How the outer sun gets so hot

Magnetic waves boost the corona to extreme temperatures

total solar eclipse

During a total solar eclipse, the sun’s surface is completely blocked by the moon, but the outer layer of the sun, called the corona, is visible as a bright halo. 

Fred Espenak/NASA's Goddard Space Flight Center

The solar corona is a superhot envelope that surrounds the sun, just as Earth’s atmosphere surrounds our planet. The only way to see the corona from Earth is during a solar eclipse — and even then, observers have to wear special “eclipse” glasses or risk permanent eye damage. The corona is also a source of mystery: Scientists have known for decades that this layer can be millions of degrees hotter than more inner layers of the sun.

If that doesn’t seem unusual, consider this: If the same thing were true of a campfire, you’d be more likely to burn your finger if you held it far away than up close. And if you wanted to roast a marshmallow, you’d be able to do so far from the flames.

Scientists know a lot about the sun. It’s the nearest star, it shines all the time and it provides the energy needed for life on Earth. But what’s heating the corona? Scientists have been scratching their heads and brainstorming ideas about why the outer layer is so blazing hot, especially when there are cooler layers below. Some have long wondered if magnetic waves help to heat the corona.

In a new study of solar observations, scientists indeed discovered waves in the corona that could add oomph to the heating process. The waves might also play a role in the solar wind, a stream of energetic particles that flows away from the sun.

All waves carry energy from one place to another, but waves that heat up the corona aren’t like ocean waves that form in the water and break on the shore. The waves in the sun’s outer atmosphere are more like the waves you see when you pluck a guitar string — although instead of wiggling along a string, the waves wiggle along the lines of a magnetic field.

If you’ve ever used a magnet instead of your fingers to push or pull another magnet, you’ve seen a magnetic field at work. It’s the space where one magnet can move another. A magnet always has two poles, usually called north and south. The lines of the magnetic field look like loops that connect these two poles. In the corona, magnetic field lines are constantly changing. In the new study, the researchers found and measured waves traveling along these magnetic field lines all over the corona.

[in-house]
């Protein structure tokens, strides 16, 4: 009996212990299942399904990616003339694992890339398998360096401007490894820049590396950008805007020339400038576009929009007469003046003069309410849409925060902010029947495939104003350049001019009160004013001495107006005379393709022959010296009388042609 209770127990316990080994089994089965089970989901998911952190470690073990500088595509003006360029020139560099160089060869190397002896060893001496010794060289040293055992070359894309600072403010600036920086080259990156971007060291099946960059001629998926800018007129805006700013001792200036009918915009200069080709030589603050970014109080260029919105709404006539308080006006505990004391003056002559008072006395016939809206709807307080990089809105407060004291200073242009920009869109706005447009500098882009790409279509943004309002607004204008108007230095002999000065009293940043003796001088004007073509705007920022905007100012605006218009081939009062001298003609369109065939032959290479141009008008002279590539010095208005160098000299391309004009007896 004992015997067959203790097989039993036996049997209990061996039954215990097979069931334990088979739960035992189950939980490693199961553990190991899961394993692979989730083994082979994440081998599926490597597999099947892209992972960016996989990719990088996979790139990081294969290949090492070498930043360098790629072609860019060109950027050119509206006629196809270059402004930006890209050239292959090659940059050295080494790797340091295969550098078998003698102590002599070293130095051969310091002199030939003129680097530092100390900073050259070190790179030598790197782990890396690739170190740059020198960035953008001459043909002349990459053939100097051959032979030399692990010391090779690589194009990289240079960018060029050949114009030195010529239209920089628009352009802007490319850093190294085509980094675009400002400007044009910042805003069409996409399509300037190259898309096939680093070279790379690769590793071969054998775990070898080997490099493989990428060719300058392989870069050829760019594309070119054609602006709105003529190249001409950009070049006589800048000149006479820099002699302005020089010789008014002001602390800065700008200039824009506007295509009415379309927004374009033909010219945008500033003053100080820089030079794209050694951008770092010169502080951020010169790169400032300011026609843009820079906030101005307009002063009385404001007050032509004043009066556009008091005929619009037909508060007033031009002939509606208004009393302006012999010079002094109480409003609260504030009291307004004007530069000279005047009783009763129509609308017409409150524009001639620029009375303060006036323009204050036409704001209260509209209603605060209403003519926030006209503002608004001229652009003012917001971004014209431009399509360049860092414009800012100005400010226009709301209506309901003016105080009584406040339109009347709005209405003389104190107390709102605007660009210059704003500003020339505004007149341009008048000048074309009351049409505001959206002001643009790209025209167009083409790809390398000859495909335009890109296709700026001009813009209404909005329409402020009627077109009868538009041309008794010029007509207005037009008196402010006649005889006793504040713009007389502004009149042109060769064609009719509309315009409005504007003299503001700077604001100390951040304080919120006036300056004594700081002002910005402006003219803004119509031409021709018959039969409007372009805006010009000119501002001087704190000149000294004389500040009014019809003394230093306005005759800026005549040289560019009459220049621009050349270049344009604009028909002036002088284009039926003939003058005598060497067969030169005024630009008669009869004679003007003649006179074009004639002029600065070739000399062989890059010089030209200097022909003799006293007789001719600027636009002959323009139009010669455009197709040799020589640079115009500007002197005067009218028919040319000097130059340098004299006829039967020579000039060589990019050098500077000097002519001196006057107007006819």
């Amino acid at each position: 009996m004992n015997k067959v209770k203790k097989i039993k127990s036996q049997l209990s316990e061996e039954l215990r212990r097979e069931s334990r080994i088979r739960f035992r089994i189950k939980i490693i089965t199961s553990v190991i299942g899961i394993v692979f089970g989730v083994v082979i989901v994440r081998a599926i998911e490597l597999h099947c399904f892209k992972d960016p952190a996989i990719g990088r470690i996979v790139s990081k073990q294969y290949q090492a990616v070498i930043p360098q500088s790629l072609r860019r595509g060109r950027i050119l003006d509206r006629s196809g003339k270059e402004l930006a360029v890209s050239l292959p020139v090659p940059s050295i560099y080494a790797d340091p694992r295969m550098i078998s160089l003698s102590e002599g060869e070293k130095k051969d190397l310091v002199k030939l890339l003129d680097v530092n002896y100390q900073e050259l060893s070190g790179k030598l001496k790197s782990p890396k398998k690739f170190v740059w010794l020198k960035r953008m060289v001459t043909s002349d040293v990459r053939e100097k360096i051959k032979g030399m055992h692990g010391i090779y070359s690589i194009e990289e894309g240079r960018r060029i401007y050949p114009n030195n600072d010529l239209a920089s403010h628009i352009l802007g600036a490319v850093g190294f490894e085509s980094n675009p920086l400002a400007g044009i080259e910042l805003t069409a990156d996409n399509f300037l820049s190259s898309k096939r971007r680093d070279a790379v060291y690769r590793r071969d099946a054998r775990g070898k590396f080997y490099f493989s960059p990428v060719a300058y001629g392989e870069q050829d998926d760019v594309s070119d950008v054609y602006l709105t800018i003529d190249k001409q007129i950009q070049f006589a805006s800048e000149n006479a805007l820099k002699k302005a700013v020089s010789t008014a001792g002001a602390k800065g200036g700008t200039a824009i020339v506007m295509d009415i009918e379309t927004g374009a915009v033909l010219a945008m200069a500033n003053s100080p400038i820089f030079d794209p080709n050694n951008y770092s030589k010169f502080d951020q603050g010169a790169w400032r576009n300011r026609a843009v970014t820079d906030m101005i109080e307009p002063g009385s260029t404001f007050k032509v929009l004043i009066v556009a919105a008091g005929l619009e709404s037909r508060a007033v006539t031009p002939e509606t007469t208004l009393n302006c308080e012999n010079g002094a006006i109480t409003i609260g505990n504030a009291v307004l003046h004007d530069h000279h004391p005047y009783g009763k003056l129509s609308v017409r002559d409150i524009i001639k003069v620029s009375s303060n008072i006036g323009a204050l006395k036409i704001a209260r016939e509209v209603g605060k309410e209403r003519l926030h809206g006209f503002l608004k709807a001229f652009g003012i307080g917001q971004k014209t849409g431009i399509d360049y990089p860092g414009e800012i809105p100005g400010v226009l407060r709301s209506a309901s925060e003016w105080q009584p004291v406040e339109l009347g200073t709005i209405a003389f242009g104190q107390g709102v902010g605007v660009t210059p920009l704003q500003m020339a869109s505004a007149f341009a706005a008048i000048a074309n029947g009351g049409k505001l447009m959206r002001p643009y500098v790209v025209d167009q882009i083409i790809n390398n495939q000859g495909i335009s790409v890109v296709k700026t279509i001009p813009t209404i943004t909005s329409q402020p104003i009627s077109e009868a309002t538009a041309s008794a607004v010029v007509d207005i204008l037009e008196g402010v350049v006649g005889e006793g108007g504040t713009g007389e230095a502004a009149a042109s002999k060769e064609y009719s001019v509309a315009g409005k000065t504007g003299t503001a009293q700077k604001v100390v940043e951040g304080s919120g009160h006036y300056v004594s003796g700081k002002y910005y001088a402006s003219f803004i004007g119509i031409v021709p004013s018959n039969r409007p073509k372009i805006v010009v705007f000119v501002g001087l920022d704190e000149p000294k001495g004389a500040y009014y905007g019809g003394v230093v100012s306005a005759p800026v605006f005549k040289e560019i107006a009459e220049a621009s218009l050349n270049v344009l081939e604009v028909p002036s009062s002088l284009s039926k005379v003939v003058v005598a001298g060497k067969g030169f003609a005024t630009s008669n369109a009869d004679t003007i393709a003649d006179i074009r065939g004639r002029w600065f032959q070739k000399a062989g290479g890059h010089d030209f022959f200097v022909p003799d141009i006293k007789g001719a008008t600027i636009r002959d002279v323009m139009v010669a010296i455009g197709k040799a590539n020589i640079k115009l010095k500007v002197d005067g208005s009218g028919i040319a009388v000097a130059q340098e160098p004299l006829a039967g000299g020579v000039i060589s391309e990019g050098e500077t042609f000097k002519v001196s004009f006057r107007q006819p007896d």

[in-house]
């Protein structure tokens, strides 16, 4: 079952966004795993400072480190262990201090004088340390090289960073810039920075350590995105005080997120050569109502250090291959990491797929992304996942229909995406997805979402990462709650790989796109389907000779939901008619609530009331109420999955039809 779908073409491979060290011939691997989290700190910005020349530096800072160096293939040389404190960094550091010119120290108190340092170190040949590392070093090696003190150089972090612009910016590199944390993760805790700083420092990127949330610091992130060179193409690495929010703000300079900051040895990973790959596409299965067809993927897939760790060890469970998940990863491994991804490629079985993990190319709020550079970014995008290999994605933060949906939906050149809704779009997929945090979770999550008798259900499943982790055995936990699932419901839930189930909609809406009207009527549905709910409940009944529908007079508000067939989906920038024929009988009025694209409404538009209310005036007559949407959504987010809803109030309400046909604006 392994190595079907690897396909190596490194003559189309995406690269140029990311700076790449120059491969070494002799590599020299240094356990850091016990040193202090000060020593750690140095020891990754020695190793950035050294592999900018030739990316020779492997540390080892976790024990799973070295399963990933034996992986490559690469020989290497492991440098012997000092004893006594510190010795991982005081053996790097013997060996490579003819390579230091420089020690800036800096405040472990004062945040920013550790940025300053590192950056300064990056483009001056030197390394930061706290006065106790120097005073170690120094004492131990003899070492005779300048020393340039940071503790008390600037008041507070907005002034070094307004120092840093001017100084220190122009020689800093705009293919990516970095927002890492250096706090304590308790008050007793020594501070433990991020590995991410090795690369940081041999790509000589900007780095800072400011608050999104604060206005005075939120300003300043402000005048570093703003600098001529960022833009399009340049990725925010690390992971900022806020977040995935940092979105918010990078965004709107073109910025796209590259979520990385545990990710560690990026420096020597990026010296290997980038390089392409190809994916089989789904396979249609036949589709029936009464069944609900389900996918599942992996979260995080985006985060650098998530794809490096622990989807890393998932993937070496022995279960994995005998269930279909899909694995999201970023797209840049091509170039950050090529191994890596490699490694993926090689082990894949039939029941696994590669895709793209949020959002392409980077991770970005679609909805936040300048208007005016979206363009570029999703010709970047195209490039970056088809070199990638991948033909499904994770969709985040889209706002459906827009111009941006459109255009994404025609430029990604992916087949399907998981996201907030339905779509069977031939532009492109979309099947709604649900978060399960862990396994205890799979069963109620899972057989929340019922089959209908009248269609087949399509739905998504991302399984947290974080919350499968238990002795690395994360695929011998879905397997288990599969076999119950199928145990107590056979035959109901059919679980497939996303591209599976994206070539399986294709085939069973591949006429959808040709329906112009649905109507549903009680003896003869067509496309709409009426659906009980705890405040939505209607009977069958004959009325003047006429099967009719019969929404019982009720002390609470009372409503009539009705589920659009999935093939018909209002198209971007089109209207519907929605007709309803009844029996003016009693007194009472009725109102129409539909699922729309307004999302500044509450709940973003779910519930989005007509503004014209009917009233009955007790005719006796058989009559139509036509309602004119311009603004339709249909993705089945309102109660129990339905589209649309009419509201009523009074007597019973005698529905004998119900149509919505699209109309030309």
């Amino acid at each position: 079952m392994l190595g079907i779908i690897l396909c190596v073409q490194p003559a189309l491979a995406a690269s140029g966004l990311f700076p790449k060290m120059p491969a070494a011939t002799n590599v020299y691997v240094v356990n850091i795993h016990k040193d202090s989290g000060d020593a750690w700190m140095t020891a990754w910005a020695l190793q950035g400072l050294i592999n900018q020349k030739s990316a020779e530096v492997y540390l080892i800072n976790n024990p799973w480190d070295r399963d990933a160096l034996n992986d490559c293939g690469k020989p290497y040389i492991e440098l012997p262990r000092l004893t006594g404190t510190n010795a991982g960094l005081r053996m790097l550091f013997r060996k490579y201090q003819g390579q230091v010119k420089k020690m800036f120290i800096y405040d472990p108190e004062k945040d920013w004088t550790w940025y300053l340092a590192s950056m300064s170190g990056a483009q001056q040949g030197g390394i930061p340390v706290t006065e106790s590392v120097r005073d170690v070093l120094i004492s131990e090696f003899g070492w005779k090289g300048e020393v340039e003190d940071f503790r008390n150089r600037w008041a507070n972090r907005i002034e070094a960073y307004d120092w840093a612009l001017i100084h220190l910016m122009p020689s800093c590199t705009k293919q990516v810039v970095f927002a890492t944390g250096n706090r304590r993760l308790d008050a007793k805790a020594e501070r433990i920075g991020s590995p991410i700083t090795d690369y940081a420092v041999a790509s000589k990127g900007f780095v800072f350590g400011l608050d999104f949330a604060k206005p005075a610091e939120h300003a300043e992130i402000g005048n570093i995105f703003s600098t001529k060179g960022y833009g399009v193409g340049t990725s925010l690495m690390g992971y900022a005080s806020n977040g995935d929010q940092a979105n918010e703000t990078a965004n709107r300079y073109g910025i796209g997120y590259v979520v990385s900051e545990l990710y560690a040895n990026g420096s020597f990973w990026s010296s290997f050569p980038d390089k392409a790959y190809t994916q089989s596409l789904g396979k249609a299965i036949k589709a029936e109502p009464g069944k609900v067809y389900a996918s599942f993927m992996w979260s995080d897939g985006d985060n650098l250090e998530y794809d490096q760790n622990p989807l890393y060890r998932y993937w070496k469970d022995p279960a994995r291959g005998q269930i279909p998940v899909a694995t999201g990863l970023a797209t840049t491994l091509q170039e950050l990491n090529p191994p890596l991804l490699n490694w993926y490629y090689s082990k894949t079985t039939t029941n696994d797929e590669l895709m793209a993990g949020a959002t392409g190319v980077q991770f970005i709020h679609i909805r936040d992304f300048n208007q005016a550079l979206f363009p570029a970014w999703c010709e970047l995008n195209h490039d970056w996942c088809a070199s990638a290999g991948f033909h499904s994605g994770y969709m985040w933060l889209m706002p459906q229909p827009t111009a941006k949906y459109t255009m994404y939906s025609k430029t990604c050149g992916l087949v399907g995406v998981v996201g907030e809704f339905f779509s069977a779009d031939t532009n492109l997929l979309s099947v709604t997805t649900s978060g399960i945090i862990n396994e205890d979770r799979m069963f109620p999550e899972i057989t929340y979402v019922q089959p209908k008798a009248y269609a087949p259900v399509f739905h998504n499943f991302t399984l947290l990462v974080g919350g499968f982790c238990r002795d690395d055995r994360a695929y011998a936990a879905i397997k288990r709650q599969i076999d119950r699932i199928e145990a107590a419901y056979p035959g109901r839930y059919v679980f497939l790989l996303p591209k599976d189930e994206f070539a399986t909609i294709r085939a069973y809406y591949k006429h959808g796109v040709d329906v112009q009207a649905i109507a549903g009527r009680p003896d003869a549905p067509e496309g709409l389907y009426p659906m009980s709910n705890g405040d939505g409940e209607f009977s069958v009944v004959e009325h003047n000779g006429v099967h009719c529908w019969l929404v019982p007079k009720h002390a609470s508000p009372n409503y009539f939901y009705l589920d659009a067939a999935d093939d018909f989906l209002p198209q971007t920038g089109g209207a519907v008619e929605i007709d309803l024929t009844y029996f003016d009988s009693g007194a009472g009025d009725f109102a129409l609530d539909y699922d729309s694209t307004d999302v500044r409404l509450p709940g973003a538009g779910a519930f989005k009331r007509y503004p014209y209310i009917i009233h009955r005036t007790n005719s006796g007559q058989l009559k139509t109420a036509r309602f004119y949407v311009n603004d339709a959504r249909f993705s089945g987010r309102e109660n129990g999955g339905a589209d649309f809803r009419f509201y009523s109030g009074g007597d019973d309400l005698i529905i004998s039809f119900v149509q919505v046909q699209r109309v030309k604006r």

“What surprises me is that they are seen absolutely everywhere and with energy levels that are able to do things to the corona,” space scientist Peter Cargill told Science News. Cargill, of Imperial College London and the University of St. Andrews in Scotland, was not involved in the new study.

On a small scale, the waves aren’t very powerful. But working together, they’re strong enough to launch the solar wind away from the corona. Plus, the researchers say that the corona’s waves vibrate at about the same rate as waves detected much closer to the sun’s center, in a layer called the chromosphere. Finding such similar waves so far apart suggests they may be the same waves.

Earlier this year, the same scientists discovered powerful gas jets that blast from deeper within the sun into the corona. These jets may shuttle the magnetic waves into the corona. If the jets are like the rockets that lifted space shuttles high above Earth, the magnetic waves are “like the main engine for the final push,” researcher Scott McIntosh told Science News. McIntosh, who studies the science of stars at the National Center for Atmospheric Research in Boulder, Colo., worked on both of the sun studies.

Armed with new information, scientists may finally solve the mystery of the superheated corona. Though they still don’t know the precise details of how the process works, they hope it won’t take another half-century to find out.


corona The envelope of the sun (and other stars). The sun’s corona is normally visible only during a total solar eclipse, when it is seen as an irregularly shaped, pearly glow surrounding the darkened disk of the moon.

solar eclipse An event in which the moon’s shadow covers the sun’s surface and reveals its outer layer, the corona.

magnetic field A region around a magnetic material where the force of magnetism acts.

chromosphere A red, gaseous layer above the most visible part of the sun or other star. The inner part of the sun’s atmosphere.

atmosphere The envelope of gases surrounding Earth or another planet.

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